The Oslo Port Authority purchased a small, portable Deeptrekker mini-ROV which gives the harbour authority a fish-eye view of the underwater ‘islands of trash’.
The initial scans uncovered quantities of trash including fishing gear, cage traps, rubber gloves, tires, bikes, miscellaneous bits of steel and a moped. This was followed up by an intensive, four-hour clearing session by volunteers from the Indre Oslofjord dive club, the Dykkerforbundet (national diving association) together with the Marinereperatørene, a professional organisation.
While this operation focused on the 100 m of seabed directly in front of the quay, port’s chief engineer Edvin Kongsten Wibetoe expects future searches to find other patches where rubbish has accumulated after being picked up by the current, which may include sunken fishing vessels and historical artefacts.
Litter port bins
The harbour is working hard to tackle marine litter. Along with self-compacting landside litter receptacles, the harbour has a marine ‘bin’ which passively traps flotsam and retains it for pickup. This Norwegian technology is helping to solve pollution problems in ports by collecting waste from the water surface. It has been created by SpillTech and developed over the past year, in cooperation with the port of Sandefjord and with support from Innovation Norway.
The pollution toolbox, an automated waste collector for use in ports' ‘trash coves’, run on onshore power, works on the principle of weir-type skimmers, creating a suction on the surface that allows it to collect waste in a 30-liter container, which is then emptied manually when needed. Four ports in southern Norway, the ports of Copenhagen and now Oslo are using the Norwegian-developed technology to collect waste from the water surface, as the country's ports suffer increasing littering that impacts water quality.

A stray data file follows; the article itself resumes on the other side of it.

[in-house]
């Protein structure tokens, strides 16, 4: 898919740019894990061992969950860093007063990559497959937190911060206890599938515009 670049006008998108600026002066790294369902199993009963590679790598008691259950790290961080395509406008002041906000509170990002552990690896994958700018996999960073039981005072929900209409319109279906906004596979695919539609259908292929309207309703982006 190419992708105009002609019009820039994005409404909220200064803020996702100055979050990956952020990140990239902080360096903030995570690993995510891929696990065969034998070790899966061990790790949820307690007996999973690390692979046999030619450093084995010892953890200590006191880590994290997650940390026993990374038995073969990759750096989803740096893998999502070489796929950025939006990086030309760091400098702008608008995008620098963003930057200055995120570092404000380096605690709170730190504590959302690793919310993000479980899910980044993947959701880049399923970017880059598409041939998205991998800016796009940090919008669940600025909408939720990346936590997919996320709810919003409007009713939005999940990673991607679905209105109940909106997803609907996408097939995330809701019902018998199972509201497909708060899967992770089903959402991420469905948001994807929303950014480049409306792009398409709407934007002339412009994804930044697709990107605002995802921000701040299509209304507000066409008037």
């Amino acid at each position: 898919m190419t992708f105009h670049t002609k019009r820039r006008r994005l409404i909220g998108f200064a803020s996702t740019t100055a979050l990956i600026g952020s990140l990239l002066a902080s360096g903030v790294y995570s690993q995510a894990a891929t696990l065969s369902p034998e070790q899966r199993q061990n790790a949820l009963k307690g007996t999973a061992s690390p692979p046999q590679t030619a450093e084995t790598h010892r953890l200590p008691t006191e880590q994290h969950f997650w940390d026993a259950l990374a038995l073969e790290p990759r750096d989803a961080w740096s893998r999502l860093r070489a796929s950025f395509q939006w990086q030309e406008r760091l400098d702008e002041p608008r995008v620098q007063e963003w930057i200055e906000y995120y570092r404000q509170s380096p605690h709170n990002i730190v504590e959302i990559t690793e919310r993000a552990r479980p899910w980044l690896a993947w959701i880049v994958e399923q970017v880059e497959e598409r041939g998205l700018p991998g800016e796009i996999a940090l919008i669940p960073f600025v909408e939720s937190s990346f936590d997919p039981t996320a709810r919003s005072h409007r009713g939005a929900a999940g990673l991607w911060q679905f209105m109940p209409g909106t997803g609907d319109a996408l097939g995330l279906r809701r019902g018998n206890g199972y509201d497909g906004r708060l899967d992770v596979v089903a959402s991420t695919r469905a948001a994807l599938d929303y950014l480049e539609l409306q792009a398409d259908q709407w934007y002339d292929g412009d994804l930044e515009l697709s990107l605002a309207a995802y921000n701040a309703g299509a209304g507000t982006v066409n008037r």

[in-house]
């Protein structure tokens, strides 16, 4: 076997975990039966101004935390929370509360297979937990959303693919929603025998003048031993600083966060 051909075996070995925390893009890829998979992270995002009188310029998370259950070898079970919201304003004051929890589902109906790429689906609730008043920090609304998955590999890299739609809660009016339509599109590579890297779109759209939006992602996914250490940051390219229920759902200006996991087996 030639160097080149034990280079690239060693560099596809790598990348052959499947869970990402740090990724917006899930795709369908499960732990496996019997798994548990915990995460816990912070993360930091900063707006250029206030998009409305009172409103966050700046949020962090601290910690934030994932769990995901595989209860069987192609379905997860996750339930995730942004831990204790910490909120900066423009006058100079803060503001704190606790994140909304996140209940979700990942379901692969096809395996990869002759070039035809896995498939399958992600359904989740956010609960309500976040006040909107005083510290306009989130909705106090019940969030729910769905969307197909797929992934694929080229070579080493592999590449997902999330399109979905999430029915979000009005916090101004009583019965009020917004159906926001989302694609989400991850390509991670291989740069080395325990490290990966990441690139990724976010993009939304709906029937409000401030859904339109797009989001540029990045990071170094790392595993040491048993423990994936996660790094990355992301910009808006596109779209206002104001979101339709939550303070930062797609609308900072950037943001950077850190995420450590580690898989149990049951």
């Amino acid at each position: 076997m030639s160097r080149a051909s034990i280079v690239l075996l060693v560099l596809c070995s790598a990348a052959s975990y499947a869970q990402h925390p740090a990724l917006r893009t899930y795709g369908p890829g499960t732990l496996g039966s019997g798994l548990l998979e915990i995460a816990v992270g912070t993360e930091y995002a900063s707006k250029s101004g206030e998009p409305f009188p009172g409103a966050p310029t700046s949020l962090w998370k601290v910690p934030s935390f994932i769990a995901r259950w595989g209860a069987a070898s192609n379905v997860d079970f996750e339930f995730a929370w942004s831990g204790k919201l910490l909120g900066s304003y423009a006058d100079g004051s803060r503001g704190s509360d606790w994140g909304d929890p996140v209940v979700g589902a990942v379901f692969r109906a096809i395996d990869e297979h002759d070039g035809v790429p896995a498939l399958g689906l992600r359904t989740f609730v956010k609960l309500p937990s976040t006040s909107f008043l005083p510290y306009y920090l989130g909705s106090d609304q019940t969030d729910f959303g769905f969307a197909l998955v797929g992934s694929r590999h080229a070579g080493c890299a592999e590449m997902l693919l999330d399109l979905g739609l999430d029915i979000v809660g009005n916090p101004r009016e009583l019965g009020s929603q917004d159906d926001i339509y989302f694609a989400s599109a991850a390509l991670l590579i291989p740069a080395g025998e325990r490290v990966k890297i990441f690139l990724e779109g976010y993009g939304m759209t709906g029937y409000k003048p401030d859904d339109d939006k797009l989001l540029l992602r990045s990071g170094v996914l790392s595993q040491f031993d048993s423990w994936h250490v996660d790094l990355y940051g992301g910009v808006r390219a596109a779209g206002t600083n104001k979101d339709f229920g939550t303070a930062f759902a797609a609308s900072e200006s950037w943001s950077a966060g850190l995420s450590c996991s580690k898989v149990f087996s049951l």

Although the port bin works well, it needs emptying every day and resources for doing that are not always available. Therefore, the Oslo Port is now collaborating with manufacturer Spilltech on a bigger, 1m3 capacity version which should hold a week’s worth of refuse.
Oslo works already for more than 10 years at the Great Clean-Up of the Oslo Fjord remediating contaminated sediments. Earlier this year, Oslo’s Port Authority approved a high-tech trash-removal plan: drones, to locate underwater ‘islands of trash’, giving the harbour greater environmental credibility. And yes, the Oslo Port is the only representation in Scandinavia of ESI (Environmental Ship Index)and of WPCI (World Ports Climate Initiative) granting chips discounts on disposal fees.
Source: Rachel Dovey in nextcity.org – greenport.com – Oslo Port presentation, The Green Port to Oslo, June 2013.
Illustration photo: SpillTech